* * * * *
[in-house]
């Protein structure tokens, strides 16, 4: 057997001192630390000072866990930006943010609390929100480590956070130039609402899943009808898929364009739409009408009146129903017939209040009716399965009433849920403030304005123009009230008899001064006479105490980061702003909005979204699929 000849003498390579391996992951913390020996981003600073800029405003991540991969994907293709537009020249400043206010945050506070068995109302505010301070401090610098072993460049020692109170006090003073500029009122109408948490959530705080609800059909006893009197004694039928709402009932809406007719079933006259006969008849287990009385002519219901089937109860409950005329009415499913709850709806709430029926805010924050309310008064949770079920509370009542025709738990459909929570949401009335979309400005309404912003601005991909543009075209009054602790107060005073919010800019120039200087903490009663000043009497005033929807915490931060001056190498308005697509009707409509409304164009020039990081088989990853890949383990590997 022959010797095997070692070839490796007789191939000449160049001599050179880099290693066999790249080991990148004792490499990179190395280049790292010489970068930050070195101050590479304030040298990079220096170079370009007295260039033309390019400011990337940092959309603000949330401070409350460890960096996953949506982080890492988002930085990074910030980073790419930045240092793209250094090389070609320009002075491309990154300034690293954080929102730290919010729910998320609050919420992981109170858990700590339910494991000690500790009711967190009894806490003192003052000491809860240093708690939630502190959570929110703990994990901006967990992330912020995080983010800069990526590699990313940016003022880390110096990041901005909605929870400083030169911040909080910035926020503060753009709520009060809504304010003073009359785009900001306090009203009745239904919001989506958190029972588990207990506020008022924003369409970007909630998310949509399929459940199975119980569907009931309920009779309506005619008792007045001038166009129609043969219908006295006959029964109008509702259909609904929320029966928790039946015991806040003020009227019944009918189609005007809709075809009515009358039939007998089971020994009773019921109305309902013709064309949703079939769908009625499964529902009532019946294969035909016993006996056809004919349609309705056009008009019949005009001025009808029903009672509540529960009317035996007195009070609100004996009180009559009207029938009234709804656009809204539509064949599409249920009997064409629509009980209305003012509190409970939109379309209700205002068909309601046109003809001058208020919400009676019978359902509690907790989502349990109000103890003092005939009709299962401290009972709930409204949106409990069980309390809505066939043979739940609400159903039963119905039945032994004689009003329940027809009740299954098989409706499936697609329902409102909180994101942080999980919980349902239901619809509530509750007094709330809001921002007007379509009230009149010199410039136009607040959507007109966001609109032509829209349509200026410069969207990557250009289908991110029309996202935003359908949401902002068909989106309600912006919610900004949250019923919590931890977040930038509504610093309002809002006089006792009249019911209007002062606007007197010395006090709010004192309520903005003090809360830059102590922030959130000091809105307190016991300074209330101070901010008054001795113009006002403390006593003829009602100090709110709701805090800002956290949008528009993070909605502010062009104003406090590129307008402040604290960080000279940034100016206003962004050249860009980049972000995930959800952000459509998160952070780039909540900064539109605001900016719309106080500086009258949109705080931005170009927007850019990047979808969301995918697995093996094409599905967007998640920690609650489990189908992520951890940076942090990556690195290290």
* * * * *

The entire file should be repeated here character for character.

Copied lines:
[in-house]
């Protein structure tokens, strides 16, 4: 057997001192630390000072866990930006943010609390929100480590956070130039609402899943009808898929364009739409009408009146129903017939209040009716399965009433849920403030304005123009009230008899001064006479105490980061702003909005979204699929 000849003498390579391996992951913390020996981003600073800029405003991540991969994907293709537009020249400043206010945050506070068995109302505010301070401090610098072993460049020692109170006090003073500029009122109408948490959530705080609800059909006893009197004694039928709402009932809406007719079933006259006969008849287990009385002519219901089937109860409950005329009415499913709850709806709430029926805010924050309310008064949770079920509370009542025709738990459909929570949401009335979309400005309404912003601005991909543009075209009054602790107060005073919010800019120039200087903490009663000043009497005033929807915490931060001056190498308005697509009707409509409304164009020039990081088989990853890949383990590997 022959010797095997070692070839490796007789191939000449160049001599050179880099290693066999790249080991990148004792490499990179190395280049790292010489970068930050070195101050590479304030040298990079220096170079370009007295260039033309390019400011990337940092959309603000949330401070409350460890960096996953949506982080890492988002930085990074910030980073790419930045240092793209250094090389070609320009002075491309990154300034690293954080929102730290919010729910998320609050919420992981109170858990700590339910494991000690500790009711967190009894806490003192003052000491809860240093708690939630502190959570929110703990994990901006967990992330912020995080983010800069990526590699990313940016003022880390110096990041901005909605929870400083030169911040909080910035926020503060753009709520009060809504304010003073009359785009900001306090009203009745239904919001989506958190029972588990207990506020008022924003369409970007909630998310949509399929459940199975119980569907009931309920009779309506005619008792007045001038166009129609043969219908006295006959029964109008509702259909609904929320029966928790039946015991806040003020009227019944009918189609005007809709075809009515009358039939007998089971020994009773019921109305309902013709064309949703079939769908009625499964529902009532019946294969035909016993006996056809004919349609309705056009008009019949005009001025009808029903009672509540529960009317035996007195009070609100004996009180009559009207029938009234709804656009809204539509064949599409249920009997064409629509009980209305003012509190409970939109379309209700205002068909309601046109003809001058208020919400009676019978359902509690907790989502349990109000103890003092005939009709299962401290009972709930409204949106409990069980309390809505066939043979739940609400159903039963119905039945032994004689009003329940027809009740299954098989409706499936697609329902409102909180994101942080999980919980349902239901619809509530509750007094709330809001921002007007379509009230009149010199410039136009607040959507007109966001609109032509829209349509200026410069969207990557250009289908991110029309996202935003359908949401902002068909989106309600912006919610900004949250019923919590931890977040930038509504610093309002809002006089006792009249019911209007002062606007007197010395006090709010004192309520903005003090809360830059102590922030959130000091809105307190016991300074209330101070901010008054001795113009006002403390006593003829009602100090709110709701805090800002956290949008528009993070909605502010062009104003406090590129307008402040604290960080000279940034100016206003962004050249860009980049972000995930959800952000459509998160952070780039909540900064539109605001900016719309106080500086009258949109705080931005170009927007850019990047979808969301995918697995093996094409599905967007998640920690609650489990189908992520951890940076942090990556690195290290």